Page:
Visualising Workspace: Unispace
When The Graphical Thread was asked by Unispace to create some interior 3d visualisations to show off their latest design for BDO Melbourne we relished the opportunity and the challenge.
Creating beautiful interiors for an office space fitout is not without its complexities. With these spaces, and similarly with educational spaces, often the repetition of desks or layout space can create some confusion within the composition of the image. One of the objectives for the 3d artist is to show the arrangement configuration in a clean and non-cluttered way. The aim is to create a feeling of spaciousness while allowing for collaboration.
In this situation designers often want to convey many different work style arrangements or floor layouts combined in a single image. The 3d artist must create an interest within the image while considering the needs of the designer.
Another important factor that contributes to the feel of the image is lighting. In spaces with limited natural light and without the advantage of feature lights, office space lighting can be flat and lack drama so often used (and often over-used) by 3d artists.
At the Graphical Thread, we always begin with a white model style to get camera sign off. Taking the materials and colours out of these drafts allows the artist and the client to focus solely on the composition and lighting without getting into the details of colours and textures.
We chose the image above from five camera options generated but that choice process is probably a topic for another post.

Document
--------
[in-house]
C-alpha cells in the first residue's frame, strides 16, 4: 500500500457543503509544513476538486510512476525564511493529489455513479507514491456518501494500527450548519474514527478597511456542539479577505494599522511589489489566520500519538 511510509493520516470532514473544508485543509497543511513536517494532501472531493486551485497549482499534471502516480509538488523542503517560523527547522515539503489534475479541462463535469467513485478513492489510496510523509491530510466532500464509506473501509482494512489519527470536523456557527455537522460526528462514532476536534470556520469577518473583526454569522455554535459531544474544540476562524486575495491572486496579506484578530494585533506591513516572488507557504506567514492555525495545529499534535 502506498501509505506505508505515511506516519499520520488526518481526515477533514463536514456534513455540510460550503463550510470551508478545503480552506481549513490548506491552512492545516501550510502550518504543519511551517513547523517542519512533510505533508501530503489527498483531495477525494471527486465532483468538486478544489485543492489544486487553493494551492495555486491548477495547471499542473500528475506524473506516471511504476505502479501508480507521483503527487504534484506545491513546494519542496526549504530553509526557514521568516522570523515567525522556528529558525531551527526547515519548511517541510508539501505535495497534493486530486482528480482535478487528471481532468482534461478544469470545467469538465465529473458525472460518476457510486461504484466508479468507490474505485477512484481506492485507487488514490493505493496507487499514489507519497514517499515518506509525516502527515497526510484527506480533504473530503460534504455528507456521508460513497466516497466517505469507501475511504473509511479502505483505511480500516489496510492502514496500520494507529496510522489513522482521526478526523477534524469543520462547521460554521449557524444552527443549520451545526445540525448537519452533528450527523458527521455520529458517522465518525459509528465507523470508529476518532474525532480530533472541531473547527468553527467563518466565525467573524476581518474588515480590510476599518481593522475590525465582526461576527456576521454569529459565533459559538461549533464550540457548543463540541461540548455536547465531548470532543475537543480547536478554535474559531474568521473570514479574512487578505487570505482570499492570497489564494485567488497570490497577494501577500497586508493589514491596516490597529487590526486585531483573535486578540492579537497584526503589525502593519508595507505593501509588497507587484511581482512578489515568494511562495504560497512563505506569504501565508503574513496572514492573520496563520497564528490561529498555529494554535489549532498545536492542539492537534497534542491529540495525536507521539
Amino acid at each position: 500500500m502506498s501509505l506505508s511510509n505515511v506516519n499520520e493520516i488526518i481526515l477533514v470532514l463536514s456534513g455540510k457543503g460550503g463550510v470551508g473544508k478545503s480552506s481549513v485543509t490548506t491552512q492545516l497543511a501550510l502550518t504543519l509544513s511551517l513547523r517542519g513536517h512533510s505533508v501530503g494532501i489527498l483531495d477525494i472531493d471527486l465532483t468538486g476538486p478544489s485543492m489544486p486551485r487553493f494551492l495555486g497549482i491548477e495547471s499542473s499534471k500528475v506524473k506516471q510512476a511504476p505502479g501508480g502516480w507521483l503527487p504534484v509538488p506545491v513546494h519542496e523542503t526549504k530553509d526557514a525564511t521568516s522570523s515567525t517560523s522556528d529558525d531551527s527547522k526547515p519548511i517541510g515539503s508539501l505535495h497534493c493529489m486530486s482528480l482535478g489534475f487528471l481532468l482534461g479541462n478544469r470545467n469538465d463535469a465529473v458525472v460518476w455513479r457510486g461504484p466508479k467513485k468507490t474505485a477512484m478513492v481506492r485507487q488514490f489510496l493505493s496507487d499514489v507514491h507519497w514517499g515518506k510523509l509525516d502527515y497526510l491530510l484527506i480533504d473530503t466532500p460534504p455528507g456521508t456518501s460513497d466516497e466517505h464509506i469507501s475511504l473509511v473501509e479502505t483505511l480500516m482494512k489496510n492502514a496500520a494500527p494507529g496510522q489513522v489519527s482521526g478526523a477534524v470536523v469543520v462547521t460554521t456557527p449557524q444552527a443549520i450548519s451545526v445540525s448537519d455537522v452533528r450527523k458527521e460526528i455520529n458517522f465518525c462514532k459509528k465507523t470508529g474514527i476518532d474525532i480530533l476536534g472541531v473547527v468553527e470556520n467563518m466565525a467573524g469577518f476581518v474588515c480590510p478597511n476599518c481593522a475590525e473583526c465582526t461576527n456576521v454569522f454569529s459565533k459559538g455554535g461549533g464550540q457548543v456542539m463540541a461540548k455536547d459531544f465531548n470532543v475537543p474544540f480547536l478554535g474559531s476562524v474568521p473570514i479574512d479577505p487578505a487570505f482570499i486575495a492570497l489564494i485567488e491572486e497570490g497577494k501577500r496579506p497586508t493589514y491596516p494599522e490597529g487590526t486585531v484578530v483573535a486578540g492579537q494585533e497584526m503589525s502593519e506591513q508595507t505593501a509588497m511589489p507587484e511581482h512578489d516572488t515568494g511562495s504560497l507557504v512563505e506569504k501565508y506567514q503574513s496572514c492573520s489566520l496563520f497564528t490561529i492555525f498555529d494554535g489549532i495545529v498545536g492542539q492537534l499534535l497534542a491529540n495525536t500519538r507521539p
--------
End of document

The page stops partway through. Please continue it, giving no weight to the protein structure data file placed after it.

On the note of adding personal touches, soft furnishings can be a great way to add a human feel to the image without the need to add people. Items on a desk, magazines on a table and even items of clothing can help to achieve this. Personally, this is one aspect I really love about creating these scenes. It really allows the 3d artist to add some of their own style while adding significantly to the mood and feeling of a scene. It’s worth spending time and consideration on this aspect of the image and often it’s one of the hardest aspects of 3d visualisation to get right.
Once we have chosen a camera, we can then begin to add materials and textures. Below is a draft render showing just this.
At this point the client and the 3d artist can really get down to details. Below is a sample of client mark-ups outlining specific requests for the image.
And to conclude, we have the end result; a fantastic collaboration between designer and artist. Notice the coats hanging, the lamps on the desks and the laptops have been added to create a personal feel.
Below we can see the same process used for the reception area.
And now for the the final image for the front of house:
And last, but not least, the kitchen hub area.